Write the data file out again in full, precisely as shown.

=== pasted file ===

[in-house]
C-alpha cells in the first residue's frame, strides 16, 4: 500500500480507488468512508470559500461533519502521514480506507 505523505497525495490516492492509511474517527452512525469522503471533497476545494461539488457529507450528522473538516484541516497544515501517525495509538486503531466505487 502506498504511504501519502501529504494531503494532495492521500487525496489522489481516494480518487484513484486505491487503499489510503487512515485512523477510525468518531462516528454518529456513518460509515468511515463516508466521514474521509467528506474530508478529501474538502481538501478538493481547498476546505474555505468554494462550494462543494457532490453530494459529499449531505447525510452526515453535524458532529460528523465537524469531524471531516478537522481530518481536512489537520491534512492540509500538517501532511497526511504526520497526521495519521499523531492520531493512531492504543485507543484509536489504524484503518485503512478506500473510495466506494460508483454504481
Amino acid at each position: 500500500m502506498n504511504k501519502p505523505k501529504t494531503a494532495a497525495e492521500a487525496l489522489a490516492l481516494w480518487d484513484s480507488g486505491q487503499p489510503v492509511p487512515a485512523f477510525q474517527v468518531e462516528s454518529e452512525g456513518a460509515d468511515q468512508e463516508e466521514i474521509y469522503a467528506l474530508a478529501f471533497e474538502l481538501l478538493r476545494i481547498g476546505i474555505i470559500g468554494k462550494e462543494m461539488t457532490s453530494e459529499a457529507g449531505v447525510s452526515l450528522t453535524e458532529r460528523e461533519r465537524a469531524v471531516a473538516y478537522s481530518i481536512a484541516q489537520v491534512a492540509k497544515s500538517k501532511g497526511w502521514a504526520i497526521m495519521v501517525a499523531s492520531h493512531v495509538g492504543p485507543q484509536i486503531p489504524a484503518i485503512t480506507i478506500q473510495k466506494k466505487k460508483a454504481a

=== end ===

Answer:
[in-house]
C-alpha cells in the first residue's frame, strides 16, 4: 500500500480507488468512508470559500461533519502521514480506507 505523505497525495490516492492509511474517527452512525469522503471533497476545494461539488457529507450528522473538516484541516497544515501517525495509538486503531466505487 502506498504511504501519502501529504494531503494532495492521500487525496489522489481516494480518487484513484486505491487503499489510503487512515485512523477510525468518531462516528454518529456513518460509515468511515463516508466521514474521509467528506474530508478529501474538502481538501478538493481547498476546505474555505468554494462550494462543494457532490453530494459529499449531505447525510452526515453535524458532529460528523465537524469531524471531516478537522481530518481536512489537520491534512492540509500538517501532511497526511504526520497526521495519521499523531492520531493512531492504543485507543484509536489504524484503518485503512478506500473510495466506494460508483454504481
Amino acid at each position: 500500500m502506498n504511504k501519502p505523505k501529504t494531503a494532495a497525495e492521500a487525496l489522489a490516492l481516494w480518487d484513484s480507488g486505491q487503499p489510503v492509511p487512515a485512523f477510525q474517527v468518531e462516528s454518529e452512525g456513518a460509515d468511515q468512508e463516508e466521514i474521509y469522503a467528506l474530508a478529501f471533497e474538502l481538501l478538493r476545494i481547498g476546505i474555505i470559500g468554494k462550494e462543494m461539488t457532490s453530494e459529499a457529507g449531505v447525510s452526515l450528522t453535524e458532529r460528523e461533519r465537524a469531524v471531516a473538516y478537522s481530518i481536512a484541516q489537520v491534512a492540509k497544515s500538517k501532511g497526511w502521514a504526520i497526521m495519521v501517525a499523531s492520531h493512531v495509538g492504543p485507543q484509536i486503531p489504524a484503518i485503512t480506507i478506500q473510495k466506494k466505487k460508483a454504481a